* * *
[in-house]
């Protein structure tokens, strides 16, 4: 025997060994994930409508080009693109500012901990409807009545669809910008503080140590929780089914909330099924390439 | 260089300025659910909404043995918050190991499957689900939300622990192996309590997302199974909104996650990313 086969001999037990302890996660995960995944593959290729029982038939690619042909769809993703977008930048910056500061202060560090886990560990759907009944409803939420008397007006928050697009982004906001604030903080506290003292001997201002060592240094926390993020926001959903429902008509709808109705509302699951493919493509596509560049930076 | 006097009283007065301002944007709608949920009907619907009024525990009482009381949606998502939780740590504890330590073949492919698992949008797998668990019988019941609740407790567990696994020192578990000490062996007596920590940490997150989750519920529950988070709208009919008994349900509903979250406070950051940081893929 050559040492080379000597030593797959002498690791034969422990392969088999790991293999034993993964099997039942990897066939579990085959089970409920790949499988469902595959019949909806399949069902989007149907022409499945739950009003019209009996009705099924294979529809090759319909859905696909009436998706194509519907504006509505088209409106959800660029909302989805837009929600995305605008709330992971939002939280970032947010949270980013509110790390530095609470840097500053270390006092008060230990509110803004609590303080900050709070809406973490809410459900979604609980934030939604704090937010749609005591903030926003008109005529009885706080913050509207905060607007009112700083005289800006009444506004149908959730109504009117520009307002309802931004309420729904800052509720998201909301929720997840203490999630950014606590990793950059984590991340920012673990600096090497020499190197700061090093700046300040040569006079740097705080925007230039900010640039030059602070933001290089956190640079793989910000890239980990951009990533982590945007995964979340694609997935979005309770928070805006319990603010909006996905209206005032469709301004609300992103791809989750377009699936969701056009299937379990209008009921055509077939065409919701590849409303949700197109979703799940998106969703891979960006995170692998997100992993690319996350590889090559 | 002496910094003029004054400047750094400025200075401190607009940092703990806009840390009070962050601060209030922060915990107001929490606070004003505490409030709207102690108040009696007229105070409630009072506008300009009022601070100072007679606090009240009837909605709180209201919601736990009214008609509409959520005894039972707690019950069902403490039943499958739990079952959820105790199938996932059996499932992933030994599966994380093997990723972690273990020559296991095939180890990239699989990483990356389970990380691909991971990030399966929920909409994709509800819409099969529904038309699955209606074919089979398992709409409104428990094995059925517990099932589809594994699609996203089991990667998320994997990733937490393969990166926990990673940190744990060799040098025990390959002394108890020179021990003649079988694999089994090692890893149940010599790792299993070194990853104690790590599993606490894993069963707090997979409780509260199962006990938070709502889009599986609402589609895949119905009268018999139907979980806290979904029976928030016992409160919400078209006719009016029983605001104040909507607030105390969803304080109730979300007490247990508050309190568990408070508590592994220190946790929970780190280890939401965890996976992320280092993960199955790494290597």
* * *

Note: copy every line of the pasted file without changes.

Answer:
[in-house]
């Protein structure tokens, strides 16, 4: 025997060994994930409508080009693109500012901990409807009545669809910008503080140590929780089914909330099924390439 | 260089300025659910909404043995918050190991499957689900939300622990192996309590997302199974909104996650990313 086969001999037990302890996660995960995944593959290729029982038939690619042909769809993703977008930048910056500061202060560090886990560990759907009944409803939420008397007006928050697009982004906001604030903080506290003292001997201002060592240094926390993020926001959903429902008509709808109705509302699951493919493509596509560049930076 | 006097009283007065301002944007709608949920009907619907009024525990009482009381949606998502939780740590504890330590073949492919698992949008797998668990019988019941609740407790567990696994020192578990000490062996007596920590940490997150989750519920529950988070709208009919008994349900509903979250406070950051940081893929 050559040492080379000597030593797959002498690791034969422990392969088999790991293999034993993964099997039942990897066939579990085959089970409920790949499988469902595959019949909806399949069902989007149907022409499945739950009003019209009996009705099924294979529809090759319909859905696909009436998706194509519907504006509505088209409106959800660029909302989805837009929600995305605008709330992971939002939280970032947010949270980013509110790390530095609470840097500053270390006092008060230990509110803004609590303080900050709070809406973490809410459900979604609980934030939604704090937010749609005591903030926003008109005529009885706080913050509207905060607007009112700083005289800006009444506004149908959730109504009117520009307002309802931004309420729904800052509720998201909301929720997840203490999630950014606590990793950059984590991340920012673990600096090497020499190197700061090093700046300040040569006079740097705080925007230039900010640039030059602070933001290089956190640079793989910000890239980990951009990533982590945007995964979340694609997935979005309770928070805006319990603010909006996905209206005032469709301004609300992103791809989750377009699936969701056009299937379990209008009921055509077939065409919701590849409303949700197109979703799940998106969703891979960006995170692998997100992993690319996350590889090559 | 002496910094003029004054400047750094400025200075401190607009940092703990806009840390009070962050601060209030922060915990107001929490606070004003505490409030709207102690108040009696007229105070409630009072506008300009009022601070100072007679606090009240009837909605709180209201919601736990009214008609509409959520005894039972707690019950069902403490039943499958739990079952959820105790199938996932059996499932992933030994599966994380093997990723972690273990020559296991095939180890990239699989990483990356389970990380691909991971990030399966929920909409994709509800819409099969529904038309699955209606074919089979398992709409409104428990094995059925517990099932589809594994699609996203089991990667998320994997990733937490393969990166926990990673940190744990060799040098025990390959002394108890020179021990003649079988694999089994090692890893149940010599790792299993070194990853104690790590599993606490894993069963707090997979409780509260199962006990938070709502889009599986609402589609895949119905009268018999139907979980806290979904029976928030016992409160919400078209006719009016029983605001104040909507607030105390969803304080109730979300007490247990508050309190568990408070508590592994220190946790929970780190280890939401965890996976992320280092993960199955790494290597």